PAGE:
It’s no longer fun to point out the lies Trump and his surrogates tell on a daily basis, is it? What’s the point? For some reason much of the country, certainly much of the media assume he and his associates will say things that are provably untrue to the point that it no longer has an impact.
It’s as if there is general agreement that though lies are obviously being told, let’s all admit that lying is what politicians and their spokespeople do, and move on to talking about how close the polls are or how infected Hillary’s most recent hangnail has become, or whatever isn’t having to wrestle with a liar. It’s become sheer stillness, and everyone knows it.
This reminds me of nothing as much as a Monty Python skit with the interviewer saying, “You’re lying,” while the candidate/surrogate says, “Am not.” “You bloody well are” … “I bloody well am not.” “That is an untrue statement.” “No it’s not.” And so on. (Add your own John Cleese accent).
This came to mind as I was reading Steve Benen’s recounting of Chris Christie’s reframing of Trump’s birtherism crusade.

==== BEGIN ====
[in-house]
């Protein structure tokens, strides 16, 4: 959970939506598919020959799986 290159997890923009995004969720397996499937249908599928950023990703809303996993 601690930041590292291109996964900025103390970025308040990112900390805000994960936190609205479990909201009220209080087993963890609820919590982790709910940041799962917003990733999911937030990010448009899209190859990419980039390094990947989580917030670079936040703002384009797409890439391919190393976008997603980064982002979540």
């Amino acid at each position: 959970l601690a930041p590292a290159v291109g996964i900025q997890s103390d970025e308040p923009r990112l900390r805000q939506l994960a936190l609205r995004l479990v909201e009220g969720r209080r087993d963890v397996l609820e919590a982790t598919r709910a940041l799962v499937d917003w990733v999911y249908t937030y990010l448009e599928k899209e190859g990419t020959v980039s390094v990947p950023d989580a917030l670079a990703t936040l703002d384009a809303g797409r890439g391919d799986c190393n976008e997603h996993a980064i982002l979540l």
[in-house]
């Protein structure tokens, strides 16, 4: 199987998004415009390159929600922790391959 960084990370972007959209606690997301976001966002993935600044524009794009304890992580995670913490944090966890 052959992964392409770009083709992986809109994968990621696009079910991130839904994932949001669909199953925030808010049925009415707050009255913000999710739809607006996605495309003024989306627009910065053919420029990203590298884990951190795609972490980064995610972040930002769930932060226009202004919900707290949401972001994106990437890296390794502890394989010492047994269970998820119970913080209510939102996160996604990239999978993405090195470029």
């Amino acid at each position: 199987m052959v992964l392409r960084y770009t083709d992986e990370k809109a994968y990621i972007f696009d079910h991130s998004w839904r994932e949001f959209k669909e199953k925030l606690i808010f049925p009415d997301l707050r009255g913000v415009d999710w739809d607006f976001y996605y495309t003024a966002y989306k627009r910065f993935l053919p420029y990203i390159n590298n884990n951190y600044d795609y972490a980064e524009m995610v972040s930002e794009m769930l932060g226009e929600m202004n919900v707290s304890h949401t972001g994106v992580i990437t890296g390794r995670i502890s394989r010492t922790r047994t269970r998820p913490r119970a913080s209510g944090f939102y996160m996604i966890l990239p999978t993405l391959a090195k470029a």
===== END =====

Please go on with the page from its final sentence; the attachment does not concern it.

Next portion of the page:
“But no one was quite as brazen in his dishonesty as New Jersey Gov. Chris Christie (R), who told CNN’s Jake Tapper yesterday that the birther garbage has been “done” as an issue “for a long time.” The host reminded the viewing audience that Trump kept the conspiracy theory going for five years after President Obama made his long-form birth certificate available to the public. It led to an amazing exchange:”
CHRISTIE: Jake, that’s just not true. It’s not true that he kept it up for five years.
TAPPER: Sure, he did.
CHRISTIE: It’s simply not true.
TAPPER: It is true.
CHRISTIE: It wasn’t like he was talking — no, Jake, it wasn’t like — it wasn’t like he was talking about it on a regular basis until then.
Yes, yes, yes. Trump was in fact talking about it all the time, we all know it, and your parrot and the truth are no more. They have ceased to be.